Hamburg's Mayor Peter Tschentscher sees the "Cum-Ex" business of the former state-owned HSH Nordbank sufficiently enlightened. The SPD politician told the German Press Agency that he does not expect that the expansion of the mandate of the Parliamentary Committee of Inquiry will bring new insights. The expansion of the order is more of a political maneuver by the opposition.
At the end of November, at the request of the CDU and the left, the citizenship had extended the commission of the investigative committee to include the investigation of the former Landesbank for Hamburg and Schleswig-Holstein. Originally, she had limited herself to the handling of the Hamburg authorities with the Warburg Bank, which was also involved in "cum-ex" deals, and possible political influence.
According to a self-initiated study between 2008 and 2011, HSH, which has since been privatized and renamed, had capital gains tax refunded in 29 cases that had not previously been paid. In 2014, she paid back around 126 million euros to the tax authorities.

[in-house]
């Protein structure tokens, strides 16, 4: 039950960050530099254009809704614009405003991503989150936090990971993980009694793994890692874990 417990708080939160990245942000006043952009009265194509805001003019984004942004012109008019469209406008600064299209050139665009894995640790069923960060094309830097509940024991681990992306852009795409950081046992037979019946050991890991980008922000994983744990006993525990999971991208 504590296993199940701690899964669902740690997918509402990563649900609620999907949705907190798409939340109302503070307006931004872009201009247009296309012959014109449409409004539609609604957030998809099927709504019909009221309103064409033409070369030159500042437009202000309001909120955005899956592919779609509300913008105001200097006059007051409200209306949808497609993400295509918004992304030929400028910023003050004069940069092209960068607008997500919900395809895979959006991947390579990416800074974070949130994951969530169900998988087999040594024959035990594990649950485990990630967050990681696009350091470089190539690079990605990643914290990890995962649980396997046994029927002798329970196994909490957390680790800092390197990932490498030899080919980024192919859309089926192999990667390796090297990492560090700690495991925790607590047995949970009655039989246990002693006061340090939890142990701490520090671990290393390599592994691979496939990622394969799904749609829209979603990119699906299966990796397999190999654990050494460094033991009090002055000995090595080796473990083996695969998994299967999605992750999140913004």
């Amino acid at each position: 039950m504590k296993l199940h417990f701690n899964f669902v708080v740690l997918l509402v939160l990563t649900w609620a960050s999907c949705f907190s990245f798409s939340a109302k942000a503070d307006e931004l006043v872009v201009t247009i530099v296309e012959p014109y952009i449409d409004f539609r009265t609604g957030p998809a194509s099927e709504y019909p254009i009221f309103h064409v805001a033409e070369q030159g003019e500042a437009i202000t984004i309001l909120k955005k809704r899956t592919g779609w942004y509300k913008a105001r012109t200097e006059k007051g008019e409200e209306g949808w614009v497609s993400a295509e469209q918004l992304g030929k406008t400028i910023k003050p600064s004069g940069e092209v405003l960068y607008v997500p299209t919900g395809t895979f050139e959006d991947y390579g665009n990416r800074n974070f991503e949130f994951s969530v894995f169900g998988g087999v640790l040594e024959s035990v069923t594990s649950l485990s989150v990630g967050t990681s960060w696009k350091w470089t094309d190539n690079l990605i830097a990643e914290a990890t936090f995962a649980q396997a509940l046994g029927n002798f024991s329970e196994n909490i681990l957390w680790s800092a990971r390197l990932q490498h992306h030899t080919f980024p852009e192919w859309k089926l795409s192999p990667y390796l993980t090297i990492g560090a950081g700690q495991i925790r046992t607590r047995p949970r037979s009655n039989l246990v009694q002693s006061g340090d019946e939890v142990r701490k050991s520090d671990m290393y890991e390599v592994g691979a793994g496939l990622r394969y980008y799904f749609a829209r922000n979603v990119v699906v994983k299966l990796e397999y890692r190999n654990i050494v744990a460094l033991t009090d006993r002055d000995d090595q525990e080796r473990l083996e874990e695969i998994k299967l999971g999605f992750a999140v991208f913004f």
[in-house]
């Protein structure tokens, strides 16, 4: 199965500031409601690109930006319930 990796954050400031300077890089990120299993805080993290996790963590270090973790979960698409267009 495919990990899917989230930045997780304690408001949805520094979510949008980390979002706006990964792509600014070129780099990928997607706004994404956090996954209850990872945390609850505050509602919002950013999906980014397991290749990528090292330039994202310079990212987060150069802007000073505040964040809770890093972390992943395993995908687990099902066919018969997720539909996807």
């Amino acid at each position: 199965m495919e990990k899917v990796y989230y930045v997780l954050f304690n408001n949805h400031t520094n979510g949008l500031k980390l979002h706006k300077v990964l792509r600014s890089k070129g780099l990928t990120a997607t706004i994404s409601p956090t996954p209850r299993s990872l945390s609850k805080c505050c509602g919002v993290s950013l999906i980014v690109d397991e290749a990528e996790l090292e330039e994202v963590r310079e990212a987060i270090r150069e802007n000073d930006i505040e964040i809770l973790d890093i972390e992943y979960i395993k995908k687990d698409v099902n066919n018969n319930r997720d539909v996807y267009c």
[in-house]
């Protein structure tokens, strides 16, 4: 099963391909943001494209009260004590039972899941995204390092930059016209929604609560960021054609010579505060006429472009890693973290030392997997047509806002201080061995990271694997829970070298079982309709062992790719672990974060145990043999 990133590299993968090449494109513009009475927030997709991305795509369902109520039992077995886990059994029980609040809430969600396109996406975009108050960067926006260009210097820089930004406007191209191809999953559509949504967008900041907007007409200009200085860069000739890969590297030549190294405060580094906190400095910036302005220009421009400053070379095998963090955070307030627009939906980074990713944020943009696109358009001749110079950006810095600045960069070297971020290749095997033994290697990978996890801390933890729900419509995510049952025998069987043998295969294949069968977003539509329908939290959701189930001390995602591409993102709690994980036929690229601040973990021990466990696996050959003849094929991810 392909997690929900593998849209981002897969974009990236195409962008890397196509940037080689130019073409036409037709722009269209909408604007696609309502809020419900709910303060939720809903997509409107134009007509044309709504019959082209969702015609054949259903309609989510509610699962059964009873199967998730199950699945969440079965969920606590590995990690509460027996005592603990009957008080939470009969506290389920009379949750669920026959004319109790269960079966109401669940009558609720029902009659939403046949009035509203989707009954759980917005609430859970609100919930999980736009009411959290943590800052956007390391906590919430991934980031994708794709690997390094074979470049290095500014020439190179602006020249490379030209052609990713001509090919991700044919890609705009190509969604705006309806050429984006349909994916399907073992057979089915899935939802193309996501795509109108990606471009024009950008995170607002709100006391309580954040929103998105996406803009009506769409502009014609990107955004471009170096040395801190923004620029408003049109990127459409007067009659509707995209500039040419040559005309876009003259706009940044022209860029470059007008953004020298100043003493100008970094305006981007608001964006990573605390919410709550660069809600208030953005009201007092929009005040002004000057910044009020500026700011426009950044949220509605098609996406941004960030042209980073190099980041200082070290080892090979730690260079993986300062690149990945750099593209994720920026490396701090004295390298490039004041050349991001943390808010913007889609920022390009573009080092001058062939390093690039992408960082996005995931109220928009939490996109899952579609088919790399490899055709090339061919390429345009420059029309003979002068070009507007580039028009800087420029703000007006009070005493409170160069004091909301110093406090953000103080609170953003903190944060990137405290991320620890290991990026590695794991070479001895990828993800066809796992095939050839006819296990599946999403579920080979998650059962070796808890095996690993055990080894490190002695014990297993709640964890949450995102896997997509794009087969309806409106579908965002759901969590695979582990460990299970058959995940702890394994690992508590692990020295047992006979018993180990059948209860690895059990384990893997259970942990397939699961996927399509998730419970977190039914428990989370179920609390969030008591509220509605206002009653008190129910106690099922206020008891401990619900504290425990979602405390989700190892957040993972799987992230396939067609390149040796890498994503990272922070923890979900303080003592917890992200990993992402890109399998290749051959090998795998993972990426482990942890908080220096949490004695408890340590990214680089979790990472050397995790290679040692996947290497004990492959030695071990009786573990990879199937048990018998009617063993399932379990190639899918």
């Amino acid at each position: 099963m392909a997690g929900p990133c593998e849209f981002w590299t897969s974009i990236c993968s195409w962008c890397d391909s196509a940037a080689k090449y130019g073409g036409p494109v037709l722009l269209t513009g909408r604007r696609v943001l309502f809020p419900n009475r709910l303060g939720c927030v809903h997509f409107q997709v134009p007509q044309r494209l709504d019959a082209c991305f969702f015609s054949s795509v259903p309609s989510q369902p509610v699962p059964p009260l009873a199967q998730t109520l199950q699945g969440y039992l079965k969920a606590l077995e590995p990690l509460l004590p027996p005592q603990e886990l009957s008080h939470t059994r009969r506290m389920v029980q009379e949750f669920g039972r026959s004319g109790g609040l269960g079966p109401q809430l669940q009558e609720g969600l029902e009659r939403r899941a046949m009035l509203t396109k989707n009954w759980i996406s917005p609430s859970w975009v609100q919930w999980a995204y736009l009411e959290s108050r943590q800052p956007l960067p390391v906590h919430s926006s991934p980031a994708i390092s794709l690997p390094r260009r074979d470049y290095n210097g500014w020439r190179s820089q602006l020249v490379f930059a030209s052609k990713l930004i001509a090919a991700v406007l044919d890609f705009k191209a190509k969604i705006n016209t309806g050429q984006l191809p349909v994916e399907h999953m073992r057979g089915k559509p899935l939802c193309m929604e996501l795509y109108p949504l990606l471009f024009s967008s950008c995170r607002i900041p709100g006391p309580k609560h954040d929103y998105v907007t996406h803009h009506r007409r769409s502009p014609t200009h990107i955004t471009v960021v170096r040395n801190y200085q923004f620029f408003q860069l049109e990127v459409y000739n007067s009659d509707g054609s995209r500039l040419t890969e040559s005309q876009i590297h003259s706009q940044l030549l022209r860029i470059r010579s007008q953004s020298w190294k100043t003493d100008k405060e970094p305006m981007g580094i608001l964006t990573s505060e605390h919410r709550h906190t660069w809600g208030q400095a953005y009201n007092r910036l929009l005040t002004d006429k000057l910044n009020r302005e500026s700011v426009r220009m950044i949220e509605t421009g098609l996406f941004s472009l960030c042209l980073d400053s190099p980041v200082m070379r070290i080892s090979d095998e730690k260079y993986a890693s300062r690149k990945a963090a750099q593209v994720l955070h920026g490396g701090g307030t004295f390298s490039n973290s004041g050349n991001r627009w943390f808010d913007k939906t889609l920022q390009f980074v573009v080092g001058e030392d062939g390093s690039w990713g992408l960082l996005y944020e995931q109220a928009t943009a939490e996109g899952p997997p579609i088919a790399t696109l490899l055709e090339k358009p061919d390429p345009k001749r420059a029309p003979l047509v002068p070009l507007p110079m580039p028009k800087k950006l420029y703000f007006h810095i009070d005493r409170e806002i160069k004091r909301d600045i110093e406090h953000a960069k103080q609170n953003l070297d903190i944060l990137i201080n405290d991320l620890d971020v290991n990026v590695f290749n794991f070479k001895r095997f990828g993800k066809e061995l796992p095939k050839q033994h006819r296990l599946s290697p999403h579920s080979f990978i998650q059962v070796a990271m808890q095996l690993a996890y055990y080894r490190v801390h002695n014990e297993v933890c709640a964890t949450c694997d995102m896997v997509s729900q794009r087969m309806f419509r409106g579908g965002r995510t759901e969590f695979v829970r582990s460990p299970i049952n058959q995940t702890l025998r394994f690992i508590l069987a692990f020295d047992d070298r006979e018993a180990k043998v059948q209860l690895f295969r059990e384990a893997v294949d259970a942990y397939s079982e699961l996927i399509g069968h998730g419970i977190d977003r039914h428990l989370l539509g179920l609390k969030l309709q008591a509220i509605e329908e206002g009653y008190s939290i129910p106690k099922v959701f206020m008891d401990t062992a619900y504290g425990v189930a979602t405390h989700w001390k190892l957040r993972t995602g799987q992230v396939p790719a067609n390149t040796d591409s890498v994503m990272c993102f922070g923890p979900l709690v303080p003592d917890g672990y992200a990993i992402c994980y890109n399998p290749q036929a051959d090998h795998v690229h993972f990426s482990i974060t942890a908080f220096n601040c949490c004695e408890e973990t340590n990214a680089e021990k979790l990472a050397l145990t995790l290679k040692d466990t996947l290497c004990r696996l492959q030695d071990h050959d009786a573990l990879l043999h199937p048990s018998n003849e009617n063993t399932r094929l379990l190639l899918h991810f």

He was very supportive "that the board at the time actively clarified the events and that this was done in exchange with the public prosecutor's office in North Rhine-Westphalia," said Tschentscher. All of this was also reported to the citizenship committees at the time. "There is no question left unanswered."
In the so-called cum-ex scandal, banks and other financial players used a loophole in the law to cheat the state. Around the dividend record date, shares with ("cum") and without ("ex") dividend rights were pushed back and forth between several participants. In the end, tax offices refunded capital gains taxes that had not been paid. According to estimates, the state suffered billions in damage.